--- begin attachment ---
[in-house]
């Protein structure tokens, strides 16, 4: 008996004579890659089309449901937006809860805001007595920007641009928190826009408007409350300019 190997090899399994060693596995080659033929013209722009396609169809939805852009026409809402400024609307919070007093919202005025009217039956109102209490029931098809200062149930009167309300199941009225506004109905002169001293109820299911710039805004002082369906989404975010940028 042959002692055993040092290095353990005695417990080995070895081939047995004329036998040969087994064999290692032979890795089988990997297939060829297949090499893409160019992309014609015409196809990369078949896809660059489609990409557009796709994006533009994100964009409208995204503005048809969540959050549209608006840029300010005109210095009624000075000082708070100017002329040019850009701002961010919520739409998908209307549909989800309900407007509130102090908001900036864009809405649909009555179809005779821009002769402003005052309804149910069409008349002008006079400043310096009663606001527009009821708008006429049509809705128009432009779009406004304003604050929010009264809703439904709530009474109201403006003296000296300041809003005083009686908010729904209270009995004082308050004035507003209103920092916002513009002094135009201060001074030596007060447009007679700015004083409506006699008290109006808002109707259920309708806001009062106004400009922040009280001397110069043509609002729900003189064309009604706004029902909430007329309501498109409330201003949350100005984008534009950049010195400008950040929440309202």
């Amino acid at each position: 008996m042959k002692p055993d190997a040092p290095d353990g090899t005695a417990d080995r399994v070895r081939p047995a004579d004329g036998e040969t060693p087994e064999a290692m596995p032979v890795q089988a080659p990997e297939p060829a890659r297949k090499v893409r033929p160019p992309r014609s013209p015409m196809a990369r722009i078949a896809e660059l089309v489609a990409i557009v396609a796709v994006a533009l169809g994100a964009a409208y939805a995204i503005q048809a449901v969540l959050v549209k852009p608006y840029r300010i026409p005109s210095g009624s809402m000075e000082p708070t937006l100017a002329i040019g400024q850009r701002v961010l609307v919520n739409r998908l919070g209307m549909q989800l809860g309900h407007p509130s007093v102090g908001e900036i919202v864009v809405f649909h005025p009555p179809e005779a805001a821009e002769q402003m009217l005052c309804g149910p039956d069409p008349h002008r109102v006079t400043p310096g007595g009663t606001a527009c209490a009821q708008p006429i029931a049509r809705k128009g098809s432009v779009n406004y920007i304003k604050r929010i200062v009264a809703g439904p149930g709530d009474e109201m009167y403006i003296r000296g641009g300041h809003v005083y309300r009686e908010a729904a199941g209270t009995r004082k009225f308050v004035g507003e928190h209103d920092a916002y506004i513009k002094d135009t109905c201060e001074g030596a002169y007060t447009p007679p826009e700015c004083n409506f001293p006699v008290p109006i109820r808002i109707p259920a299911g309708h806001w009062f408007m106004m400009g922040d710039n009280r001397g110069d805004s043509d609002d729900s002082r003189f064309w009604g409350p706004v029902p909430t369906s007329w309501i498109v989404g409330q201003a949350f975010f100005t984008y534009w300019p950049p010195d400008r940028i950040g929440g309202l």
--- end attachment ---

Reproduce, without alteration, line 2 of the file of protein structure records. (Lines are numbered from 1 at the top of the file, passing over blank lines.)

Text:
């Protein structure tokens, strides 16, 4: 008996004579890659089309449901937006809860805001007595920007641009928190826009408007409350300019 190997090899399994060693596995080659033929013209722009396609169809939805852009026409809402400024609307919070007093919202005025009217039956109102209490029931098809200062149930009167309300199941009225506004109905002169001293109820299911710039805004002082369906989404975010940028 042959002692055993040092290095353990005695417990080995070895081939047995004329036998040969087994064999290692032979890795089988990997297939060829297949090499893409160019992309014609015409196809990369078949896809660059489609990409557009796709994006533009994100964009409208995204503005048809969540959050549209608006840029300010005109210095009624000075000082708070100017002329040019850009701002961010919520739409998908209307549909989800309900407007509130102090908001900036864009809405649909009555179809005779821009002769402003005052309804149910069409008349002008006079400043310096009663606001527009009821708008006429049509809705128009432009779009406004304003604050929010009264809703439904709530009474109201403006003296000296300041809003005083009686908010729904209270009995004082308050004035507003209103920092916002513009002094135009201060001074030596007060447009007679700015004083409506006699008290109006808002109707259920309708806001009062106004400009922040009280001397110069043509609002729900003189064309009604706004029902909430007329309501498109409330201003949350100005984008534009950049010195400008950040929440309202």